More sustainable concrete through use of 'energetically modified cement'

More sustainable concrete through use of ‘energetically modified cement’

A report published by the Japanese Concrete Institute has highlighted techniques that can make concrete more sustainable, in particular through the addition of ‘supplementary cementing materials’ (SCMs). This approach replaces cement in concrete with combinations of SCMs leading to reactions which enhance strength, produce leaner concrete with less cement per m3.

One of the pioneers of this approach is the Swedish company EMC which has developed  ‘Energetically Modified Cement’ (EMC) technology.

Their approach consists of processing a blend of ordinary Portland Cement and a pozzolan through multiple high intensity grinding mills to impart increased surface activation of the OPC and pozzolan particles.

Fly ash of low reactivity was selected as pozzolan to mix with cement forming ready cement, or alternatively ground with a small amount of cement (»5%) and used as a pozzolan added to the concrete mixer.

EMC says the approach offers considerable environmental benefits and a reduction of  CO2 emission to the atmosphere (40 % using 50% fly ash) and 3) reduce the energy consumption in the binder production.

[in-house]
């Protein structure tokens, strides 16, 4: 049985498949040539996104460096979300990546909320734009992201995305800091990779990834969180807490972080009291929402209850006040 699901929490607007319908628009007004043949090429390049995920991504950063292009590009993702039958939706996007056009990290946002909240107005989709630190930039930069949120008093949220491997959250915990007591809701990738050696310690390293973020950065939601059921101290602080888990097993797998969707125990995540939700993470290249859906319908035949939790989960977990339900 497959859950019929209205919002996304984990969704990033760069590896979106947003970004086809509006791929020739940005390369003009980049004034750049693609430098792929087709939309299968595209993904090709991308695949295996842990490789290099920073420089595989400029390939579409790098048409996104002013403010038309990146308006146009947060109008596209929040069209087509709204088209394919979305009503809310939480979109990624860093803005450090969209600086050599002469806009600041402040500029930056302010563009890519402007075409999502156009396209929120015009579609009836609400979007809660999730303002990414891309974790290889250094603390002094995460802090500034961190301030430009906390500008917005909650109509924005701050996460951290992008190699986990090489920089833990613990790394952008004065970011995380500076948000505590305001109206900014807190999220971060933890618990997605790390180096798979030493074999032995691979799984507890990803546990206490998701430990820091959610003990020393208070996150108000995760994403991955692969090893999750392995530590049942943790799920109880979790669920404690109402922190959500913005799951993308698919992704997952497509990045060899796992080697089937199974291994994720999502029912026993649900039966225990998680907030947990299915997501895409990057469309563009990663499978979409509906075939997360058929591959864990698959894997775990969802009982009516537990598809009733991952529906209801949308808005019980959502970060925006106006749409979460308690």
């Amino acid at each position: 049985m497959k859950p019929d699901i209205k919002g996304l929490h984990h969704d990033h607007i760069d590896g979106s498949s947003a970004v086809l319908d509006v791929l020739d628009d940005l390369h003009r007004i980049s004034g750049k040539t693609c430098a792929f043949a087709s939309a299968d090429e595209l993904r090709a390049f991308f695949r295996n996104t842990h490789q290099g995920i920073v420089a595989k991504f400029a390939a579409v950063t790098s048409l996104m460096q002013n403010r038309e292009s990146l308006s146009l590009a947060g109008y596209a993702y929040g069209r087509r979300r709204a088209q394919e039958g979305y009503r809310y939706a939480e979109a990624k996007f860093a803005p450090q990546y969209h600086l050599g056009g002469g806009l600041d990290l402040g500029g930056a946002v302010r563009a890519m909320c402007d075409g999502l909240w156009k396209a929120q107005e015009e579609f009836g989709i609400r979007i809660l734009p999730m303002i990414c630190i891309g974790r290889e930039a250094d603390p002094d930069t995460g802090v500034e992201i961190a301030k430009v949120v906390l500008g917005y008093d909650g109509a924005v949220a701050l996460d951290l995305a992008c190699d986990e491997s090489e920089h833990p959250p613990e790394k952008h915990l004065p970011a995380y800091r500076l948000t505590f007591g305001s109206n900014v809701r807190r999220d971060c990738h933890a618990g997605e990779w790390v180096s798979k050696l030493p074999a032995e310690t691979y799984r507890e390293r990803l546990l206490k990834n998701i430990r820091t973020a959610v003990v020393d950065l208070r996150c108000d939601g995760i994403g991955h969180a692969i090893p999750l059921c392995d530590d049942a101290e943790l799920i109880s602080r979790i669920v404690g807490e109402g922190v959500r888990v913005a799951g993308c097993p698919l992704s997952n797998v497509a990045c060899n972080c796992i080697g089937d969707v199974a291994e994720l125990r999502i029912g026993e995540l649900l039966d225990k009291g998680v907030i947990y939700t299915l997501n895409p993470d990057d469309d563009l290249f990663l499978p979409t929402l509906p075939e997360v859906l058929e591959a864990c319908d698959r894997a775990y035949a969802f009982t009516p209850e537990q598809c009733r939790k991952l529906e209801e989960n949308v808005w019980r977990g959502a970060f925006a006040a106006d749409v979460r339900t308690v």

The performance of EMC with 50% fly ash is comparable to ordinary Portland Cement.  The setting time is similar, and alkali-silica reactivity is lowered as well as drying shrinkage. Activated fly ash used as pozzolan can replace up to 70% of cement in concrete.

The EMC technology which was developed 25 years ago has matured and gained widespread acceptance. It was recognised as a world class invention (and Gold Medal) by the European EUREKA research organisation.

EMC now has a portfolio of references of full scale industrial projects (parking lot and highway pavements) in Texas (see photo), USA, with concrete based on EMC (CemPozz).

Report of Japanse Concrete Institute

EMC and pozzolans